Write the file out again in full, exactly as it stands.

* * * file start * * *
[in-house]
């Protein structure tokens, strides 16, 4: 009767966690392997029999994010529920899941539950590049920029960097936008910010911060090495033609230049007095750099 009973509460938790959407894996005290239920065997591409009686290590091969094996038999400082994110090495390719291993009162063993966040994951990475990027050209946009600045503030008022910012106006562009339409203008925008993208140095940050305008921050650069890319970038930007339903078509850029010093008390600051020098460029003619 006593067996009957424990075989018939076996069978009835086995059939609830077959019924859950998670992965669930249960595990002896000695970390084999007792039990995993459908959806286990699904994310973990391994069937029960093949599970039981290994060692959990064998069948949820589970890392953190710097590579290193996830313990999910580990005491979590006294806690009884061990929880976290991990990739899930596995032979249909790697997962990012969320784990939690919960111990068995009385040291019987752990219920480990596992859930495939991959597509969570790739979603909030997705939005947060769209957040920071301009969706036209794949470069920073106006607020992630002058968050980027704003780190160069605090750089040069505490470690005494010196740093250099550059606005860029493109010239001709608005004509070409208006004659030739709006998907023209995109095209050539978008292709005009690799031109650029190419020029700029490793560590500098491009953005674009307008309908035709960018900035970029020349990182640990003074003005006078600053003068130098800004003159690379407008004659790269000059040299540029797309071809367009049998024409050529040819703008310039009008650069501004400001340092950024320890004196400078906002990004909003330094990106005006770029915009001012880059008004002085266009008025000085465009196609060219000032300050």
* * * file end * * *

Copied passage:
[in-house]
């Protein structure tokens, strides 16, 4: 009767966690392997029999994010529920899941539950590049920029960097936008910010911060090495033609230049007095750099 009973509460938790959407894996005290239920065997591409009686290590091969094996038999400082994110090495390719291993009162063993966040994951990475990027050209946009600045503030008022910012106006562009339409203008925008993208140095940050305008921050650069890319970038930007339903078509850029010093008390600051020098460029003619 006593067996009957424990075989018939076996069978009835086995059939609830077959019924859950998670992965669930249960595990002896000695970390084999007792039990995993459908959806286990699904994310973990391994069937029960093949599970039981290994060692959990064998069948949820589970890392953190710097590579290193996830313990999910580990005491979590006294806690009884061990929880976290991990990739899930596995032979249909790697997962990012969320784990939690919960111990068995009385040291019987752990219920480990596992859930495939991959597509969570790739979603909030997705939005947060769209957040920071301009969706036209794949470069920073106006607020992630002058968050980027704003780190160069605090750089040069505490470690005494010196740093250099550059606005860029493109010239001709608005004509070409208006004659030739709006998907023209995109095209050539978008292709005009690799031109650029190419020029700029490793560590500098491009953005674009307008309908035709960018900035970029020349990182640990003074003005006078600053003068130098800004003159690379407008004659790269000059040299540029797309071809367009049998024409050529040819703008310039009008650069501004400001340092950024320890004196400078906002990004909003330094990106005006770029915009001012880059008004002085266009008025000085465009196609060219000032300050």